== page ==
As theatres begin to re-open everywhere, we thought what a good time to actually dig a little deeper into some of the wonderful fringe venues hidden away throughout London, and the people who make them tick.
First up then is The Bread and Roses Theatre. The theatre can be found above the pub of the same name, right in the heart of Clapham. It’s just a short walk from both Northern line and Overground stations, so there really is little excuse for not checking it out.
Need further reasons you should go? Well, we thought why not ask someone right at the heart of what they do to tell us more.
Hello there, shall we start with introductions?
Hello, I’m Velenzia Spearpoint, the Artistic Director of The Bread and Roses Theatre
Ok, we know where to find you, but what’s the size and layout style of your space?
We’re an intimate, 40-60 seat venue above the Bread and Roses Pub in Clapham. We have a flexible auditorium so productions can be staged end-on or as a thrust. For I and the Village (showing at the time of the interview), it’s in a thrust. Currently, we’re opening a reduced capacity welcoming 20-25 people each night, so it will be slightly different, but we very much hope you’ll come on this adventure with us.
What type of shows do you usually put on?
For the shows we produce ourselves, we choose from our Bread and Roses Playwriting Award every two years, after reading through around 500 submissions by talented writers. You can find out more here
The play we’re reopening with, I and the Village, sheds light on the Direct Provision System, for Refugees and Asylum Seekers in Ireland. It sheds light on life behind years of waiting, unable to work or make any personal progress. I and the Village explores the consequences of long term confinement in a system designed to be flawed. A story of longing, survival and hope.
For all other shows, they are produced by visiting companies and we share the risk by offering a transparent box office deal. Artistic quality and representation of our societies’ real diversity are at the heart of the theatre’s programming with a focus on new writing, underrepresented voices, distinctive work and the development of new work and opportunities. If you’re interested in bringing a show, find out more here.
What can people normally expect to pay to see a show with you?
We are always aiming to keep prices as affordable as possible, for work in progress shows and our Clapham Fringe Festival, it can start from as little as £5, for full length show it tends to be a maximum of £15.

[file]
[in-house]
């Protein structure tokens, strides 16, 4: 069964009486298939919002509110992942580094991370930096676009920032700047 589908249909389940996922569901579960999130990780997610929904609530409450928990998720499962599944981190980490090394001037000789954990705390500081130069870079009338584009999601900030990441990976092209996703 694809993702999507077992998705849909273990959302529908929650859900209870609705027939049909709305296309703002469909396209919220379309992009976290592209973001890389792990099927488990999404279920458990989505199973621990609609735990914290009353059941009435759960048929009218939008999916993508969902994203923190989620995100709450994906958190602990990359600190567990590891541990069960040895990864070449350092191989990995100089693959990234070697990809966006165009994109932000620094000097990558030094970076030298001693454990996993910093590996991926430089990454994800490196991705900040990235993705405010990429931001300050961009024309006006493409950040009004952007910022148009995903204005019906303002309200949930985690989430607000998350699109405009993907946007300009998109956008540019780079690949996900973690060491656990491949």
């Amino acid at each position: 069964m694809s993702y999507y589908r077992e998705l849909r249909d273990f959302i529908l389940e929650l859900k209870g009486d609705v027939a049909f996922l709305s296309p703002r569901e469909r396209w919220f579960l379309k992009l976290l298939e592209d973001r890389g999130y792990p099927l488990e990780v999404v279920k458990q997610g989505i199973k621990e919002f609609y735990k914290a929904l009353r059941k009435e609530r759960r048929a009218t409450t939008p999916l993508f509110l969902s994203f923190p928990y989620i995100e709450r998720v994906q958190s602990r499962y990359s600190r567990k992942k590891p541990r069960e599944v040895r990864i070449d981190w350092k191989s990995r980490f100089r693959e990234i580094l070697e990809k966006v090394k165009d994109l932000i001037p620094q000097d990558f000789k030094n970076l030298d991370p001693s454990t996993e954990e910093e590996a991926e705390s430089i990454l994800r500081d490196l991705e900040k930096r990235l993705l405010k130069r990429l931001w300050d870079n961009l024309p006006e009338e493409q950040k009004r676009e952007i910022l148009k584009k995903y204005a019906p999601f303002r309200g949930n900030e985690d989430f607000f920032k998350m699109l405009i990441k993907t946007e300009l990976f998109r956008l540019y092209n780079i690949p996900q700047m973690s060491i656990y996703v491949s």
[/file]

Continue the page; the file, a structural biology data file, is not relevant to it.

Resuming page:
The kitchen is ran by the Uk’s first gourmet corndog company ‘Twodogs Down‘, American comfort food at its best. The pub has two beer gardens front and back and plenty of space inside to enjoy pre-show drinks. With happy hour Monday to Friday between 4pm and 7pm, it’s £4 on selected beers and wines. The pub also offers free live music on weekends, with genres ranging from blues, folk, reggae and more.
We’re sold, we’ll get our order in now.
Any particular highlights from your past shows? Any actors or shows start here that are your “they played here first” stories you tell everyone about?
Jamie Beamish who’s gone on to work in big tv shows, such as Bridgerton and Derry Girls bought his Cat The Play, co-written with Richard Hardwick, to us in the first year we were open in 2015.
What are the plans for the coming months then, what exciting shows have you got lined up for us?
- So apart from our very own playwriting award winner 19/20, I and the Village by Darren Donohue opening on the 25 May 2021, we’ve got an exciting line-up for the months ahead, highlights include:
- Stray Dogs by an aspiring up & coming Producer Justin Treadwell.
- There’s a trio of improv events, including where you can see Pippa Evans: And many many more, check out the full programme here & follow us on social media to be the first to hear.
So tell us just why we should all come along to see a show at The Bread and Roses? What’s your unique selling point?
As we briefly mentioned, we want to champion theatre-makers at all stages of their career and are one of the very few venues in London that operates in the business model (box office splits with no hidden fees) that we do. Obviously, we all still know far too well that starting out in theatre-making is very challenging, but audiences can come in the knowledge theatre-makers are being nurtured and supported as much as possible in the process.
Finally, and quite possibly the most important question of all, how comfy are your seats?
Haha, good question
Thanks, we thought so too, we’re going to ask everyone this in the future.
They’re okay, all chairs rather than stalls, so should be fairly comfy.
Our thanks to Velenzia for her time to chat about the theatre. If you’d like to see shows we’ve previously reviewed at the venue, you can find them via the below link. Please do also give the theatre a follow on their social media channels, it really does help. You can find them all below as well.